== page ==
Gender inequality and hunger are very much interconnected both globally and regionally. Not only does hunger reduce school attendance more for girls than boys, but 60% of undernourished people are women or girls around the globe. Unfortunately, many women are excluded from participating in decisions regarding their communities’ agricultural policy and food production, consumption, and distribution systems, so issues particularly relevant to women, such as the link between undernourishment and school attendance, are often overlooked and lead to disenfranchisement.
Women are disenfranchised
The disenfranchisement of women can be seen in the case study of genetically-modified (GM) maize (corn) varieties in Mexico. These GM varieties actually require more time and more firewood to cook versus non-GM varieties thus requiring more labor and time from women. In Mexico, rural women already work 89 hours per week on average, compared to only 58 hours for men. The extra labour inputs for GM maize have caused many women, especially younger women, to sacrifice making tortillas from scratch or even making tortillas altogether as women often have to balance their time between domestic work and agricultural work. Instead, many women either purchase pre-processed maize flour or tortillas that are lower quality, less appetizing, less filling, and less culturally significant than tortillas from traditional maize varieties. Interestingly, women still support their husbands’ choice to plant GM maize varieties because they are high-yielding and provide more income to the household even at the cost of additional work for women.
These rural women also have to contend with land rights issues. Women are less likely to hold larger plots of land, hold fewer land titles, and have soil with lower quality compared to men. But Latin American women are kicking ass with the cards they’ve been dealt. This group feeds half of the region’s food supply (600 million people) on only 8–30% of land owned by women. The Food and Agriculture Organization said that with access to the same resources as men, women “could increase yields on their farms by 20–30 percent [and] raise total agricultural output in developing countries by 2.5–4 percent, which could result in feeding 12–17% of hungry people in the world”. This land ownership inequality prevents women from growing their own crops, and it creates a dependence on men that can explain how 40% of rural Latin American women do not have their own incomes — compared to just 14% of men.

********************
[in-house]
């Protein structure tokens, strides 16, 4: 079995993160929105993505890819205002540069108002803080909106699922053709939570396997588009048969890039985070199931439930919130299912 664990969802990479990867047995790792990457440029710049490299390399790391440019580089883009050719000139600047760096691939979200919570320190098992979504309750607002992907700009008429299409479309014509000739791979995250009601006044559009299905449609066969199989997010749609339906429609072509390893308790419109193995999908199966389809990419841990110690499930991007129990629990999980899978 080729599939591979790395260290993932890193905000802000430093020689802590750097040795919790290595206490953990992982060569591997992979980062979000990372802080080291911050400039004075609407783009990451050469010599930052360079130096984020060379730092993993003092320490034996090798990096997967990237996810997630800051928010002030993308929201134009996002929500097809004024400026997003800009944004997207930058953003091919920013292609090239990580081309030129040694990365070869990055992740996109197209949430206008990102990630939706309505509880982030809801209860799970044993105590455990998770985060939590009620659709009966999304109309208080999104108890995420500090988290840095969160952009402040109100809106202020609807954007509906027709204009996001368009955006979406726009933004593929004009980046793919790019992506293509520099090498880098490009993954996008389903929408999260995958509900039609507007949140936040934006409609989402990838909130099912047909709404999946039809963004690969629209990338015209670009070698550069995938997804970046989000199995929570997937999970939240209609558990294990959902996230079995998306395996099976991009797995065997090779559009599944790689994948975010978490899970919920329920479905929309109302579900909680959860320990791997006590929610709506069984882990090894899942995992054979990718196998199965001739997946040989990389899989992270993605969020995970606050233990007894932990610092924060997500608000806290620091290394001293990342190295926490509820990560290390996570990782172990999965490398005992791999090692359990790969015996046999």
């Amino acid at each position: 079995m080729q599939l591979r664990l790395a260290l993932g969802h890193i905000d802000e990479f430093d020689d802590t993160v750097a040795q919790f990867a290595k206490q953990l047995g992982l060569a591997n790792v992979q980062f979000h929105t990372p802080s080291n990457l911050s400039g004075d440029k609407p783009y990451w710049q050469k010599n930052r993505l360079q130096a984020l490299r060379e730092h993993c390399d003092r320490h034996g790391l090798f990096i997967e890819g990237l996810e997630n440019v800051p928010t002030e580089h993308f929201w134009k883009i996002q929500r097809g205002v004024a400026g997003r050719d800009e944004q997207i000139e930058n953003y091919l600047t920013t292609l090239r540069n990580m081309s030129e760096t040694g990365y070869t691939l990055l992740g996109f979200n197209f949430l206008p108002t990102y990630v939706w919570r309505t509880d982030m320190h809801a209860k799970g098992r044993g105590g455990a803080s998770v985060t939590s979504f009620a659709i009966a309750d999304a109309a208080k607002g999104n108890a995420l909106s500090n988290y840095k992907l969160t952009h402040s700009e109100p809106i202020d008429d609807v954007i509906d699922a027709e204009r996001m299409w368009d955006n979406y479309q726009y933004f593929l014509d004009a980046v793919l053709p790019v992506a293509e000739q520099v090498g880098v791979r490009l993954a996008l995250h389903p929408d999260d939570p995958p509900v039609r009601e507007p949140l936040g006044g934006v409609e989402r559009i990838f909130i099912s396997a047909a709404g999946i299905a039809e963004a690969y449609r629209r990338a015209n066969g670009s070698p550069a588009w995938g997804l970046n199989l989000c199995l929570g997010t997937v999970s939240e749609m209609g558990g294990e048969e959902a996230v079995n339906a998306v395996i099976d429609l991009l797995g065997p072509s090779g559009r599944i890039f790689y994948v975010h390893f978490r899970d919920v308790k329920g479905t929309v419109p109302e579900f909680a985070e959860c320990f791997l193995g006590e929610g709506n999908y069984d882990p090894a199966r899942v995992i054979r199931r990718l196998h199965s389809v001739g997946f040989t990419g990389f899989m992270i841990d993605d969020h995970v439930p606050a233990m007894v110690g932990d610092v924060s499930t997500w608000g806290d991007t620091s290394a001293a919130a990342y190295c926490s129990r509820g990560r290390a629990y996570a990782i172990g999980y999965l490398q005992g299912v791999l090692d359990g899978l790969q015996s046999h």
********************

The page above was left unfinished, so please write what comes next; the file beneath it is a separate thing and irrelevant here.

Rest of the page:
Women fighting climate change
Climate change is expected to greatly impact agricultural production due to increased drought and rain variability, which can further marginalize women and their ability to grow their crops. However, women’s unique knowledge about local crops, lunar phases, rain cycles, and their ancestral and cultural connection with nature can be used in combating climate change. For example, women in Nicaragua have begun using agroecology and patio gardens as innovative ways to provide food for their families, and women in Cuba have started to manage irrigation systems using solar energy technologies as a response to climate change.
We not only need to be mindful of the ways women are disenfranchised in terms of agricultural decisions and land rights issues, but we also need to acknowledge their roles in solving some of the world’s most pressing issues. Without focused engagement with disempowered people, the cycle of undernourishment and vulnerability will continue for women and girls and we might miss out on key response strategies needed to alleviate the impacts of climate change.